Monday, August 20, 2012

Antique Tiger Oak Furniture

I have always loved furniture pieces made from quartersawn oak. It has character and texture. Sometimes called tiger oak because of the golden striped grain lines, it was popular during the Arts & Crafts period. My great grandmother Mamie had an oak table and chairs, china cabinet, and buffet. They are the simple Mission style, manufactured by the Cochran Chair Company in Cochran, Indiana before 1900. The story is that she had to burn two chairs and the table leaf one winter night so they wouldn't freeze. I don't know about that, but I have enjoyed the round table and four chairs in my kitchen and dining room for nearly 30 years.  

I have been wanting a tiger oak sideboard to match my table. Last Friday, on our anniversary, we went exploring in a local antique mall. We saw several oak buffets, but they weren't exactly what I had in mind. We did come across a cute little tiger oak bookcase with a single glass door and the same simple lines. It fits perfectly on a short wall in our dining room, and the sale price was right at $225. I've already filled it with pieces of my pottery collection.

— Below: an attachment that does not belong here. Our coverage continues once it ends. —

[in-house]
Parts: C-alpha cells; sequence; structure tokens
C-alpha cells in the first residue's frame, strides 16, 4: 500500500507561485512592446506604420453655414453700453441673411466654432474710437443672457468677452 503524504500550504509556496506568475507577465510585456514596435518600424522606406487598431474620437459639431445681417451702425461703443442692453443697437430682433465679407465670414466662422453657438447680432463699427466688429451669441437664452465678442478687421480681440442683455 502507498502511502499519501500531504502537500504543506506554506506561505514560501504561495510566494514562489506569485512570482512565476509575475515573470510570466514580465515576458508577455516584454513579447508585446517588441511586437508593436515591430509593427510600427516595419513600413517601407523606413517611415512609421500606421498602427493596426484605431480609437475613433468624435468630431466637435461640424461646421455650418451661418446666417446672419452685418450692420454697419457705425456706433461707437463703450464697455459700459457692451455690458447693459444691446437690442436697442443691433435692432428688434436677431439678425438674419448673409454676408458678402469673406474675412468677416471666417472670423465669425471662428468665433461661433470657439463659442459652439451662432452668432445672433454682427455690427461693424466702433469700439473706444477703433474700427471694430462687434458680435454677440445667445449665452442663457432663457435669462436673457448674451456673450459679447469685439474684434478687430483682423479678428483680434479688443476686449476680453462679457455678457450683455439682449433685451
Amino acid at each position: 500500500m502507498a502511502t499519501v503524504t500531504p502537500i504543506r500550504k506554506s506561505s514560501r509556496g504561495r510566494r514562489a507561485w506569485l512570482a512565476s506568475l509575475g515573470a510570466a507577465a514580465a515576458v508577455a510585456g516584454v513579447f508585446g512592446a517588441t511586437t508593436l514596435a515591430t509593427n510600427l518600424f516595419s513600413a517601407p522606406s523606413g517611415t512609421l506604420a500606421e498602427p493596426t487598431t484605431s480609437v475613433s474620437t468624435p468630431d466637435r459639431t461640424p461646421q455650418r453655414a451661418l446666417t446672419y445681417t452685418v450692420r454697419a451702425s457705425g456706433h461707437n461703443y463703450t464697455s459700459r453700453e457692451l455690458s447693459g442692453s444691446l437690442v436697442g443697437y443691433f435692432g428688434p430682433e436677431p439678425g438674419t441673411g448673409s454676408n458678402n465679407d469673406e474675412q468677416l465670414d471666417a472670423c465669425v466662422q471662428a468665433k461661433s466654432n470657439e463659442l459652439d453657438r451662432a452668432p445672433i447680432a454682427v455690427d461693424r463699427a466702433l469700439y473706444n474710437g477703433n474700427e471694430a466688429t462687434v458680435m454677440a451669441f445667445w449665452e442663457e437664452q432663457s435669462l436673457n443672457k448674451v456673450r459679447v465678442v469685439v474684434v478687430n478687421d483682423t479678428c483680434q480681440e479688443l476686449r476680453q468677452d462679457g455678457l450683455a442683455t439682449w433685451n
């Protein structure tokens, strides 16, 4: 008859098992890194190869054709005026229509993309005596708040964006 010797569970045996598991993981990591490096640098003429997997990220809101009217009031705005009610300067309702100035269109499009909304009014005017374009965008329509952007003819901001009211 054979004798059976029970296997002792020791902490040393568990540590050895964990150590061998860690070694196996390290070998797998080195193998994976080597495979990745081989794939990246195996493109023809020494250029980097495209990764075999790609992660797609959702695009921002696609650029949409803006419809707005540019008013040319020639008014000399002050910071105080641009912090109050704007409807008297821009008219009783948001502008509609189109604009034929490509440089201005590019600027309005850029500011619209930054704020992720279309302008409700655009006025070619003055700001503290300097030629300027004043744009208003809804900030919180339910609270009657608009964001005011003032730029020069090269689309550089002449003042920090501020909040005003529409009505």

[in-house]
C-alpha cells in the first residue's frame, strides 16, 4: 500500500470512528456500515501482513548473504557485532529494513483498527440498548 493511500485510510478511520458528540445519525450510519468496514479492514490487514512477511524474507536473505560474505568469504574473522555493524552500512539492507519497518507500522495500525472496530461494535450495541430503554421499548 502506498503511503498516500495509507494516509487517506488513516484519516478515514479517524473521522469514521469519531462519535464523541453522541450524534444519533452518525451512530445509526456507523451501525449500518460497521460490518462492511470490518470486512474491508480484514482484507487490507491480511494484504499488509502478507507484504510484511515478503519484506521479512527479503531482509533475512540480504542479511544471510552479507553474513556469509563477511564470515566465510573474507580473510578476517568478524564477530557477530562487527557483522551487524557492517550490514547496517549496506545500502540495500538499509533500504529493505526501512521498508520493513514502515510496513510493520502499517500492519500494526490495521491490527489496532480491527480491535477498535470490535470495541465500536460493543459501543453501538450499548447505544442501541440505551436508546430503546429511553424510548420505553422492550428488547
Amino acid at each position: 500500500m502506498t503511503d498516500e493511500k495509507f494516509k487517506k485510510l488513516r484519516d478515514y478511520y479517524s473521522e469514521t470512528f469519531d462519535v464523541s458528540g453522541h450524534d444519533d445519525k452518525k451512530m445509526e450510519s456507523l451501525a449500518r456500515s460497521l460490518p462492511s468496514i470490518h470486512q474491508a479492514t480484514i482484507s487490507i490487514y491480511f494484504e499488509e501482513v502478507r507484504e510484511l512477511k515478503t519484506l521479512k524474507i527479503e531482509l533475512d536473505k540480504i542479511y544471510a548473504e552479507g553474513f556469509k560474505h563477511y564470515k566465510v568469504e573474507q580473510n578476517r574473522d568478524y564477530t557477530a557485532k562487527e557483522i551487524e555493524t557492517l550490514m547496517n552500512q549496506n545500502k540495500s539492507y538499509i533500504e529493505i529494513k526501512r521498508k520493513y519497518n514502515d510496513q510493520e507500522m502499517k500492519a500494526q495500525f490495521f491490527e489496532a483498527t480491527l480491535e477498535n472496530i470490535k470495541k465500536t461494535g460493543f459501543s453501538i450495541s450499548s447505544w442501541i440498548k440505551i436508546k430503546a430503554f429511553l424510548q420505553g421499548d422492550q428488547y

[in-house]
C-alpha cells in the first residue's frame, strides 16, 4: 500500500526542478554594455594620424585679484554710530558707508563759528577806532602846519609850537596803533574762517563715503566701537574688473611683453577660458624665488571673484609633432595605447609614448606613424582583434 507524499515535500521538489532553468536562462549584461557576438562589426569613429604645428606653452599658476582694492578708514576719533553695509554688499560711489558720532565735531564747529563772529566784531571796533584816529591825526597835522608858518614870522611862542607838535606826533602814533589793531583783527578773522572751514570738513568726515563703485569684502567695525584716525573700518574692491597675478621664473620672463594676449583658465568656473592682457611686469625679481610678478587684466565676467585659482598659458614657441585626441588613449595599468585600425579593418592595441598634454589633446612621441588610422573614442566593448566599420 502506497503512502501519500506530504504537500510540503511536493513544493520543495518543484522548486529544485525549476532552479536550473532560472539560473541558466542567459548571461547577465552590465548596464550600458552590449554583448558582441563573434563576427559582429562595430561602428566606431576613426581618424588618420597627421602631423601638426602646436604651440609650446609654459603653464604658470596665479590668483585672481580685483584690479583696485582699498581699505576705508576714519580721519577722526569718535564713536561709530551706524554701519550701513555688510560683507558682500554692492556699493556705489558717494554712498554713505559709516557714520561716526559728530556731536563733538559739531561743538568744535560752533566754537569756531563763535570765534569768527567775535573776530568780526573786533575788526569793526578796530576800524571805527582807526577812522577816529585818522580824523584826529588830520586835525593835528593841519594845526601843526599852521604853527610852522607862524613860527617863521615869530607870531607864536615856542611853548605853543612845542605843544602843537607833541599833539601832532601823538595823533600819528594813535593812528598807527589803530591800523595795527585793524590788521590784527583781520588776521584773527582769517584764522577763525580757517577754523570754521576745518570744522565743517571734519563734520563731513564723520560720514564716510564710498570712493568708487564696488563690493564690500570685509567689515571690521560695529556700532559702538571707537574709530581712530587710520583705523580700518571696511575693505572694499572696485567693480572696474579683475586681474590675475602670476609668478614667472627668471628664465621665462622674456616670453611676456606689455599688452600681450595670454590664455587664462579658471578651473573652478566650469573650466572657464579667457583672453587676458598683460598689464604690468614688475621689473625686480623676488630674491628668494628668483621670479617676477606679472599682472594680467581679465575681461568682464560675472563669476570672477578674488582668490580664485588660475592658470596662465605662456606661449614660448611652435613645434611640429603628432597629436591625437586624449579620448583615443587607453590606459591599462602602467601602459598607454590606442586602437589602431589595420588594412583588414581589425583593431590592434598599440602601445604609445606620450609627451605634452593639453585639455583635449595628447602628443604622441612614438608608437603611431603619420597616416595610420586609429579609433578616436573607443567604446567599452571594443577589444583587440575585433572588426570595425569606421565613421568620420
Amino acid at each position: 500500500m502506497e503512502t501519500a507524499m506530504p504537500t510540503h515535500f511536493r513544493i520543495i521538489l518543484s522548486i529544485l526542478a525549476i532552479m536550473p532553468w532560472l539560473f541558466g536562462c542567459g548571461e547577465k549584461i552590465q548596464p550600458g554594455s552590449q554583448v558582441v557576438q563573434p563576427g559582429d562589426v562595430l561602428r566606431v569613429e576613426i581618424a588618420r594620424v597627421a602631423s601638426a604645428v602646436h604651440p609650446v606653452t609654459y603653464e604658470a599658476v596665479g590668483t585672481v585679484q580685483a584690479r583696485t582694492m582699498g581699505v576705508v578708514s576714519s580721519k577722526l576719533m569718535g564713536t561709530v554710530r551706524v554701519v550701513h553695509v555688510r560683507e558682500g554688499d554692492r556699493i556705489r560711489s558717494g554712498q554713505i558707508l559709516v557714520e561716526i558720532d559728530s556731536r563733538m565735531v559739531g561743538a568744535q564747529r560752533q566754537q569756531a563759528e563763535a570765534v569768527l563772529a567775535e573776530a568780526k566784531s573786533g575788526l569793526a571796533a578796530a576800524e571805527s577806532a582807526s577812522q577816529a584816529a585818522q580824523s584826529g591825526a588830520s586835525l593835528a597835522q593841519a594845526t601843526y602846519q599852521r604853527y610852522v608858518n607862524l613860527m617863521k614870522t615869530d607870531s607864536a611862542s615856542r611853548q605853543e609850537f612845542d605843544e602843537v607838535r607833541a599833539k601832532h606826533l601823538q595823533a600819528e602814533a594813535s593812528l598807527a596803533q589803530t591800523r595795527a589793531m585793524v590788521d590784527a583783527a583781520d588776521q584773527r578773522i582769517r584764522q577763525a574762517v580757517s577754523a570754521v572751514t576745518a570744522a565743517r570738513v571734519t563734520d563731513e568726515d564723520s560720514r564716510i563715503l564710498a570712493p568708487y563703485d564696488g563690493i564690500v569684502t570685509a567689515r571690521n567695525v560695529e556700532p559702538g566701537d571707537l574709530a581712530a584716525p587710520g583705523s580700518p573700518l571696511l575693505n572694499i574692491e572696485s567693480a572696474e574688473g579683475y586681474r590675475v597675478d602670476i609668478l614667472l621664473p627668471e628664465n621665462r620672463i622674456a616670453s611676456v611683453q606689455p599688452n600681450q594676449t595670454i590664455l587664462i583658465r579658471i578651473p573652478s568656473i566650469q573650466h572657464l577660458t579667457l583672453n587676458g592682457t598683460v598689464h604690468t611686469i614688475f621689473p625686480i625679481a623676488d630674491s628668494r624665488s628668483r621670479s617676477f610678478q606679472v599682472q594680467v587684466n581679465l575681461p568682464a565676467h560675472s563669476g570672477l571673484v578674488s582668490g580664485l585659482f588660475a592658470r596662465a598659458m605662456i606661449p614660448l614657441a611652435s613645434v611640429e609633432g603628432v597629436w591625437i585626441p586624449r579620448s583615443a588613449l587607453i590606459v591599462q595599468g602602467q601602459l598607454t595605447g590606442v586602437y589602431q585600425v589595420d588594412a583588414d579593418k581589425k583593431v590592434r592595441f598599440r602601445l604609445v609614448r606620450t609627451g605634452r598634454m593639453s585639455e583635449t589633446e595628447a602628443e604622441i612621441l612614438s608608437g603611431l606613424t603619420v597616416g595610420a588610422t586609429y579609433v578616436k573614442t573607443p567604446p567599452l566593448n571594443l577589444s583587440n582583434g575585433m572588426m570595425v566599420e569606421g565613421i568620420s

We noticed it had an original looking shipping label on the back, hand addressed to Portland Planing Mill in Portland, Tennessee (where we live). What looks like an original price of $37 can be seen on the wood back. The manufacturer on the label is Grand Rapids Fancy Furniture Company in Grand Rapids, Michigan. I was able to find that they were in business from 1896 to 1938, before being bought out by another company. They made office desks, ladies desks, bookcases, music and radio cabinets, mostly in the Arts & Crafts style.  The only info I found about the Portland Planing Mill is a Portland Herald article in 1909. 

I'll keep searching for a tiger oak sideboard or buffet, enjoying my quest since it's such fun browsing around antique shops, flea markets and estate sales. I wonder about the families who owned the pieces, where they came from and the stories they could tell.  

Antiques are things one generation buys,
the next generation gets rid of,
and the following generation buys again.”
--Author Unknown